July 2018, Volume 29, Issue 3

Modernization and Authoritarianism

Embracing a new model of capitalist authoritarianism, a number of nondemocratic regimes have made startling gains in state capacity, posing a new challenge to the appeal and advance of liberal democracy.

January 2018, Volume 29, Issue 1

Reevaluating Runoffs in Latin America

The worldwide popularity of runoff rules for presidential elections has grown strikingly in recent decades. In Latin America, contrary to scholarly expectations, this shift has had important benefits for democracy. 

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January 2018, Volume 29, Issue 1

Fighting Terrorism: The Democracy Advantage

Despite worries that terror groups can turn open societies’ very openness against them, the numbers reveal that liberal democracies enjoy significant advantages in resisting the threat of terrorism. 

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July 2017, Volume 28, Issue 3

The Pipe Dream of Undemocratic Liberalism

A look at liberal democracy’s complex historical evolution shows that elite fantasies of liberalism without democracy are ill-founded. Authoritarian legacies and democratic deficits lie at the core of trends that threaten liberal rights.

July 2017, Volume 28, Issue 3

The Rise of Referendums: Elite Strategy or Populist Weapon?

Political elites once held referendums to fend off challenges to European integration. More recently, Euroskeptic parties have employed referendums to batter down the walls of elite consensus. But the spread of referendums threatens to undermine the legitimacy of representative democracy.

July 2017, Volume 28, Issue 3

The Rise of Referendums: Demystifying Direct Democracy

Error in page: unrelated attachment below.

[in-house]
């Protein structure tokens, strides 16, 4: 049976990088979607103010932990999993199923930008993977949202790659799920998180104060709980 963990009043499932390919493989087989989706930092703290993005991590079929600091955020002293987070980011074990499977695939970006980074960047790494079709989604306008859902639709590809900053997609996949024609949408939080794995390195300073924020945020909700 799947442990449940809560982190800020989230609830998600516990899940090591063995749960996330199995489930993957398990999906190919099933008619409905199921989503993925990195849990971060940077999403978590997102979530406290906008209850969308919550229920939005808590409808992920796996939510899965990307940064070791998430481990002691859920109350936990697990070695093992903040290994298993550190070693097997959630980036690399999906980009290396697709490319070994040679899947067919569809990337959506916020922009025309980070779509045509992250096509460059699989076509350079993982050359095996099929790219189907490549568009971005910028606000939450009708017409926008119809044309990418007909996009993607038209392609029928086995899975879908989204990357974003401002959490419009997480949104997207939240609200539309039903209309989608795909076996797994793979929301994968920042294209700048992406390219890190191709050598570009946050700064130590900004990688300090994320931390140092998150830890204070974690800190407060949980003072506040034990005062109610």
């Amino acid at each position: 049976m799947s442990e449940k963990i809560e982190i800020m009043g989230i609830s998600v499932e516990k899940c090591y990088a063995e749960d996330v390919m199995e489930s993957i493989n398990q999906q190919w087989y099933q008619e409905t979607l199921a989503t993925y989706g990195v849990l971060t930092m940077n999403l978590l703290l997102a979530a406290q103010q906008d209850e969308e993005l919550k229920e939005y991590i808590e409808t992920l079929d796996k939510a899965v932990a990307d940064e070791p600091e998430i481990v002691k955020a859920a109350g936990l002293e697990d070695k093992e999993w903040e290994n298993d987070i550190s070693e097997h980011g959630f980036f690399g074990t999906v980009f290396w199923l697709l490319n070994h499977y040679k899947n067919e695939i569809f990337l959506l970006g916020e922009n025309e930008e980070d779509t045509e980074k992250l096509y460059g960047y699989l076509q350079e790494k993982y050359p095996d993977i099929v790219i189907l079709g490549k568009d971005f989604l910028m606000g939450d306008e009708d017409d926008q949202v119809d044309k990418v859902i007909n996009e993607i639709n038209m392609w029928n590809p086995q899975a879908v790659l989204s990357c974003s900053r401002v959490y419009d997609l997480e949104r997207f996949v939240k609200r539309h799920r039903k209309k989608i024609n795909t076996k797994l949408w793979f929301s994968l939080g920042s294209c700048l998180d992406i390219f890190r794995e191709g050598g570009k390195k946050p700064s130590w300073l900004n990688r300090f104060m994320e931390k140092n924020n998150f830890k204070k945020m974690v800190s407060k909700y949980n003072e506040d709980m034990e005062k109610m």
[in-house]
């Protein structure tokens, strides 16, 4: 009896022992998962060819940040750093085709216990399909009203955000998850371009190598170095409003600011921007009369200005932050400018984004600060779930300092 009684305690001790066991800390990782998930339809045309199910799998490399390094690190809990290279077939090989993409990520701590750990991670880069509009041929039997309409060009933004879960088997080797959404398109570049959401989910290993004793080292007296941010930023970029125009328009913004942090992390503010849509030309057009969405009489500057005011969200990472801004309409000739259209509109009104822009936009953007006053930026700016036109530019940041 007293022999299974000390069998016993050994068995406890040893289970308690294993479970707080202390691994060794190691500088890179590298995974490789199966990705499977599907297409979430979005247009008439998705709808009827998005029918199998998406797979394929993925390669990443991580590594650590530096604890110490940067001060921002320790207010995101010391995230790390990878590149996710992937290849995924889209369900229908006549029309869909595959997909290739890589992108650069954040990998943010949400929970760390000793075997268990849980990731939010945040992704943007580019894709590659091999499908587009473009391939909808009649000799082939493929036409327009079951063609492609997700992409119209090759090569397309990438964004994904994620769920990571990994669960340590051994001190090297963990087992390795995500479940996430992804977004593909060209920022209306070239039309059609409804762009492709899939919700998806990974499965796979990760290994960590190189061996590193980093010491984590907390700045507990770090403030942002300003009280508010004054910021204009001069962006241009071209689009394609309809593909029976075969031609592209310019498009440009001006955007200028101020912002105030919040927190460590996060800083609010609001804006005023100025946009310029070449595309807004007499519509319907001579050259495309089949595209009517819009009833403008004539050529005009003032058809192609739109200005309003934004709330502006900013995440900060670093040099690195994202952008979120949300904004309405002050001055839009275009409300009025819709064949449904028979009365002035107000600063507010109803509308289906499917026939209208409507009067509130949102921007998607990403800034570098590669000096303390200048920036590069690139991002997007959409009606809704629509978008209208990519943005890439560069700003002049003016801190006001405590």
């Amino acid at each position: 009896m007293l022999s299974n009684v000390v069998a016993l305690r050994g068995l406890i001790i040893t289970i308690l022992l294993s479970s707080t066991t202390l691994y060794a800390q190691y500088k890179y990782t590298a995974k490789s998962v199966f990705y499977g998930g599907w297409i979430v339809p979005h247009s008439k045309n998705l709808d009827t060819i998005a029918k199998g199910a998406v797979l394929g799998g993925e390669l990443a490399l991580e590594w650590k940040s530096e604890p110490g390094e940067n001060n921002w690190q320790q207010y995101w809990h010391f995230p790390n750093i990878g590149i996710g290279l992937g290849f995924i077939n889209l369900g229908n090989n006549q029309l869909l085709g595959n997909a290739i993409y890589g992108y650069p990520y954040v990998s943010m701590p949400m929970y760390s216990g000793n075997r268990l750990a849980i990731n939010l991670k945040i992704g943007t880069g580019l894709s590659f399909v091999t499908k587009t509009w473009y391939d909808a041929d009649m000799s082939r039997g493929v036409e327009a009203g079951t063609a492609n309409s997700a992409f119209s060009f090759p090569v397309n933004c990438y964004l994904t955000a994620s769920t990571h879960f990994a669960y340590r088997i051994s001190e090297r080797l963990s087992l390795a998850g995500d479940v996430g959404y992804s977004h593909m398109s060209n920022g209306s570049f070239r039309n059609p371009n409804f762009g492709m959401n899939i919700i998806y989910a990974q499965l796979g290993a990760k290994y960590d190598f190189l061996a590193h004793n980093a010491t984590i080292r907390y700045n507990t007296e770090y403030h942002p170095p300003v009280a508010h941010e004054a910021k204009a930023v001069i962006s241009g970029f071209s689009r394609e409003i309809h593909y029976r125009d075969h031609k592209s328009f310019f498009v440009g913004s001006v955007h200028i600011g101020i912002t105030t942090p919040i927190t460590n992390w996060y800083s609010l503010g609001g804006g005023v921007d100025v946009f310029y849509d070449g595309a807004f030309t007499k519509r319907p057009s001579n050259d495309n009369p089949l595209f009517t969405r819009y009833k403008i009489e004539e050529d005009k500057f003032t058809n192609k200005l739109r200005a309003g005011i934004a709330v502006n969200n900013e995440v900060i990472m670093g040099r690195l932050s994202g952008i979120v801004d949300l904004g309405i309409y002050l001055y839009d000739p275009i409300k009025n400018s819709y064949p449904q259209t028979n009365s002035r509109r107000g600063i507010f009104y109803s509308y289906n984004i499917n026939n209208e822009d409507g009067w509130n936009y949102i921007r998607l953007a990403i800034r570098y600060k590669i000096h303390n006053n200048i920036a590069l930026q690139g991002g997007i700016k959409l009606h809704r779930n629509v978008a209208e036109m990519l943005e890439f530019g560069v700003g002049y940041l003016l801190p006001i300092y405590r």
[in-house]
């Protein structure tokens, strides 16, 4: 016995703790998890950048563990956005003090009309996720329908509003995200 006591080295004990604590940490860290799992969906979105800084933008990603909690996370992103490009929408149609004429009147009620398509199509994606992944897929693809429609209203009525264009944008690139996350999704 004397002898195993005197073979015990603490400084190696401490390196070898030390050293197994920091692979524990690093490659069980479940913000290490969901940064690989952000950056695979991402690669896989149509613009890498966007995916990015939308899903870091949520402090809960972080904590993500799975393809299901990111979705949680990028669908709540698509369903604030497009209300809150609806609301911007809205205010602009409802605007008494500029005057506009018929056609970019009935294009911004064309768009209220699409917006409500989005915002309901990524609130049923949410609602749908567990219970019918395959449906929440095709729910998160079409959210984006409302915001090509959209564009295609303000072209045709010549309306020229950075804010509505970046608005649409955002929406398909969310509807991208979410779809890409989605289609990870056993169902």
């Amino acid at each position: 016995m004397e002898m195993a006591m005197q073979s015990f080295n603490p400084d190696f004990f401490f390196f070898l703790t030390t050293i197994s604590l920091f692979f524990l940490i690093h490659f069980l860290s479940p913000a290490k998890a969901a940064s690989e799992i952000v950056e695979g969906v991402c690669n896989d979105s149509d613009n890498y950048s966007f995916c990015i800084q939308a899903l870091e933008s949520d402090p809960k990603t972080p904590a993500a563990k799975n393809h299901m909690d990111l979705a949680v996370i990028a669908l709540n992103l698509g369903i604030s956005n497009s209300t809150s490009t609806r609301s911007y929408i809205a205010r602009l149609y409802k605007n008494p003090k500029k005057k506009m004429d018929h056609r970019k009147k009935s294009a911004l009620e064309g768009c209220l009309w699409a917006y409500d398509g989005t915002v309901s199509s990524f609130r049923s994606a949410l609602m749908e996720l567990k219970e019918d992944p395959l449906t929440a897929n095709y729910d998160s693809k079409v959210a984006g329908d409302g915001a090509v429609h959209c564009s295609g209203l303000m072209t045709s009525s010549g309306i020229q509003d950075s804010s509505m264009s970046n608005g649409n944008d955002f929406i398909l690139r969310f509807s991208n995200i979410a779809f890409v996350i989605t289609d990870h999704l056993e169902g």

Plebiscites have grown less common in recent decades in authoritarian and semi-authoritarian countries, even as the use of referendums in democracies has expanded. Despite their many shortcomings, referendums are, on balance, a mechanism for strengthening democracy.

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April 2017, Volume 28, Issue 2

The End of the Postnational Illusion

With the advance of modernization, nationalism was supposed to fade away. Yet everywhere we look, even in advanced democracies, nationalism’s influence seems larger than ever. What did we get wrong?

April 2017, Volume 28, Issue 2

The Modernization Trap

Populist nationalism is emerging as the main competitor to liberal democracy. But despite its current resurgence, in the long run, like other illiberal paths to modernity, it is likely to prove a dead end.

October 2016, Volume 27, Issue 4

Transition in China? More Likely Than You Think

Evidence from social science and history suggests that China is entering a “transition zone” that will threaten its capacity to maintain both authoritarian rule and high levels of economic growth.

October 2016, Volume 27, Issue 4

When Dictators Die

What political consequences can we expect when aging dictators die while in power? A fifth of the world’s autocracies are facing such a possibility, but the evidence shows that this may not augur well for democracy.

April 2016, Volume 27, Issue 2

Making Democratic Waves

A review of Making Waves: Democratic Contention in Europe and Latin America Since the Revolutions of 1848 by Kurt Weyland.